The article quotes Rick Snell of the University of Tasmania as saying that last year's McKinnon decision in the High Court has effectively neutered the scheme as a method of gaining access to contentious information. In addition to conclusive certificates that can be used to block access, high charges are being used to deter journalists who often seek this type of information.
Coincidentally, the UK Lord Chancellor in a speech this week singled out journalists for comment regarding use of the FOI Act. He distinguished the public right to know, which he accepted, from the "media's right to tell", which he didn't.
In an otherwise positive speech about FOI and its likely significance as one of the government's greatest reforms - in this respect, the sort of speech no one can remember any Australian politician making - Lord Falconer says it's all about members of the public and their rights, not about the media and any special claim it might have for access and dissemination of information in the public interest.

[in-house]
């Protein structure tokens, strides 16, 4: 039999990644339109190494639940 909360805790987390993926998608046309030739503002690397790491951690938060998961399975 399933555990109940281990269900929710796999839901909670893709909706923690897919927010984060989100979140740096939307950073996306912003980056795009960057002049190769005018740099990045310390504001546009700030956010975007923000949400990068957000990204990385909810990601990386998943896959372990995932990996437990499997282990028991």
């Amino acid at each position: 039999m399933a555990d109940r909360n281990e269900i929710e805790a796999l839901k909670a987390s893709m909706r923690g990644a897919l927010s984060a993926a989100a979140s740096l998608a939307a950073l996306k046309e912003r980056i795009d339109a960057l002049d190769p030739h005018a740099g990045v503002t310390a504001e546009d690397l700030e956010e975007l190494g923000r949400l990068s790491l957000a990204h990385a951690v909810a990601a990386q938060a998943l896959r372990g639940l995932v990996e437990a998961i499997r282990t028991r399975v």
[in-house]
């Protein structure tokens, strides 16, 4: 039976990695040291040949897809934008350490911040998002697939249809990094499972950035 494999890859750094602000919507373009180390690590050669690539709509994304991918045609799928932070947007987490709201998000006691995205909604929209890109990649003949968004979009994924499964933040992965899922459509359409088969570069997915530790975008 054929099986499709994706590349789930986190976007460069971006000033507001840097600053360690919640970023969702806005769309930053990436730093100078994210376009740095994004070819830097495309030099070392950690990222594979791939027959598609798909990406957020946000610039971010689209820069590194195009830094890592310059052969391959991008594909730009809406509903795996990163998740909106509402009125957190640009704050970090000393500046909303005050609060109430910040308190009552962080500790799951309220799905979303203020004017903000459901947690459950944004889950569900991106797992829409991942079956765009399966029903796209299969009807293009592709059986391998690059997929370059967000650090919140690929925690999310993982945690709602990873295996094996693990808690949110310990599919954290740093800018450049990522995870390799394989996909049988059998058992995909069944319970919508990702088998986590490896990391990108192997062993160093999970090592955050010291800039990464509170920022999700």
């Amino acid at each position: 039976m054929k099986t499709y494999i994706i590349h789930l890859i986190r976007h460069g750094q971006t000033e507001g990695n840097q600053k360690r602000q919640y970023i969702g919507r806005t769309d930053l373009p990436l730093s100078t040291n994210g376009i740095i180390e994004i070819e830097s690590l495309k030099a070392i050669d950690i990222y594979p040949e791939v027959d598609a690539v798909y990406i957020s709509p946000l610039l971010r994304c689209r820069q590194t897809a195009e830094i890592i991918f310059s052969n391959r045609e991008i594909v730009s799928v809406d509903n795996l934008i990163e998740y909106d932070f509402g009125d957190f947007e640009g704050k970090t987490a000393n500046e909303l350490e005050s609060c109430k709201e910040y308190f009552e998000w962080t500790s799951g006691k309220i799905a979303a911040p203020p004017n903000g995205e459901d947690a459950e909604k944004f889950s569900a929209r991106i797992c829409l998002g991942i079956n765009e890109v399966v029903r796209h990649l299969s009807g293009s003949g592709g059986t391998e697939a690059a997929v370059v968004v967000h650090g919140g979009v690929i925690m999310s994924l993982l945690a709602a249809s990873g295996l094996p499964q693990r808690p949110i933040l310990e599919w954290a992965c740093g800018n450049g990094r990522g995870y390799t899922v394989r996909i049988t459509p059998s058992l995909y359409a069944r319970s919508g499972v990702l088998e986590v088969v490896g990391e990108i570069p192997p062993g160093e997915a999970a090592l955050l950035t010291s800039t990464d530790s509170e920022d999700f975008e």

Ben Fenton, in the (UK) Telegraph provides a spirited defence of the special role of journalists in digging out information that holds public authorities to account and informs as many people as possible: "If you set information free, as Lord Falconer apparently wants, only to roam in a tiny paddock rather than across the globe, what kind of freedom is that?"
Fenton points out that Lord Falconer's view could be a forerunner for deciding that the press has no special role in covering court cases, state occasions, or at Parliament.
Another commentator suggests that Lord Falconer seems to prefer FOI applicants who don't know much about the Act and what to ask for, rather than those who apply and know what they are talking about:
"Couldn't have people who actually know how to go digging for information making use of it now, could we?"